A Different Path

I find myself at a loss for words, today -at least, for creative ones. Often when writing, I get some sort of inspirational idea. I think it over in my head, turning it round mentally like a monkey examining a shiny bauble.

I can’t just write shiny bauble, though. I need to express how the lights play within its miniature depths; how the fragile, intricate primate fingers clasp and turn the ball. Its head cocks to the right, then left, then right. Golden-green eyes stay focused, mirroring the reflected lights from its hands.

But, today is different.

I began the day in an industrial mood. Excited at the prospect of gem-hunting, I picked up my monkey and headed into the jungle. He cuddled excitedly against my shirt, chittering.

“So sorry, Miss,” a guide intercepted us. “This is the path you must go today.” He directed me back to the city, to reality.

The jungle flora gave way to recently-planted elderberry and yew, swaying amidst fresh-turned earth and wood chip mulch. Indigenous village huts became a one-level, stucco and brick building. It had a courtyard, the sort built only to stare at.

Alzheimer’s Facility, the sign read.

They let me in, said my ape was cute. He, in turn, burrowed his head shyly into my shoulder. He doesn’t usually say much to strangers.

After signing in, I entered somewhere scarier than any dark-jungle adventure, lonelier than any abandoned temple, more depressing than imagination -for, here at the end of our redirected path, lay the truest reality of all:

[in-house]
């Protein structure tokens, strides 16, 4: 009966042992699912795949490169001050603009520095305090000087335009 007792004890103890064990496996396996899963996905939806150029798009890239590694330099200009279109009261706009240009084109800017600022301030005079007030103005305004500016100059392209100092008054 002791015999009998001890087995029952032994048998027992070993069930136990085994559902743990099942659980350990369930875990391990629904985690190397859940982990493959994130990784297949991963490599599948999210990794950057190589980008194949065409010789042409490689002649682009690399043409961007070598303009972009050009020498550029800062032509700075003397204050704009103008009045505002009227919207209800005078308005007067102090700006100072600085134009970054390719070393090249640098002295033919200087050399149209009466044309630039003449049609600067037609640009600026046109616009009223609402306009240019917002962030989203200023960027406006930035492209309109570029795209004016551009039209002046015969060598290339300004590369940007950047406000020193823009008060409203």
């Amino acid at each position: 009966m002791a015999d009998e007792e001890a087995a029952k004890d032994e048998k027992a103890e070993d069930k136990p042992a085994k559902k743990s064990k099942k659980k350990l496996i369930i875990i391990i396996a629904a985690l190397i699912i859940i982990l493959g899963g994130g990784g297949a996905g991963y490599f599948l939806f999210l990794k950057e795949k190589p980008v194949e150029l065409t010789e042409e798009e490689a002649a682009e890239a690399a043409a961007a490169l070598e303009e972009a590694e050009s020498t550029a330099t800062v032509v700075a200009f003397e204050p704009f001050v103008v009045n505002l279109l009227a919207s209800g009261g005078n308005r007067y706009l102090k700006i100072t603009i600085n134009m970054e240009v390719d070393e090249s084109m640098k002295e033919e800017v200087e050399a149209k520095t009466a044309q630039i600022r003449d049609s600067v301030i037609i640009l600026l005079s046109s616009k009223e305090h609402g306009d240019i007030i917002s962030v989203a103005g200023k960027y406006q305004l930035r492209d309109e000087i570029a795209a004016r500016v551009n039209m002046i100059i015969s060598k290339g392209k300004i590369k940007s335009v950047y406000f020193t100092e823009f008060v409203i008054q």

Death.

Though, not merely death. Here in the halls of failing minds; the shells of people shuffle, so terribly slowly, eventually to Death.

The nurses have thoughtfully detailed the lives of residents on little plaques outside their doors. “Bob was the middle of nine children,” “Doris was an active community member, volunteering anytime a helping hand was needed,” “Marie used to love visiting every grandchild on his birthday, recording the day with an ancient video camera nearly half her weight…”

It doesn’t matter anymore. There’s no one there.

Slippered residents wander, lost, examining a world completely incomprehensible to them. Maybe they have family, like me and my monkey. I came, embraced a seated woman, said, “Hi, Grandma. How are you?”

Her familiar face turned my way, completely void of recognition. Her light blue eyes, the ones she passed onto my father, looked emptily beyond me. She said nothing. She’s forgotten how to speak.

“Heh-wo,” my small helper chirped, trying to peer cutely up at her. She looked down at him, and sweetly smiled.

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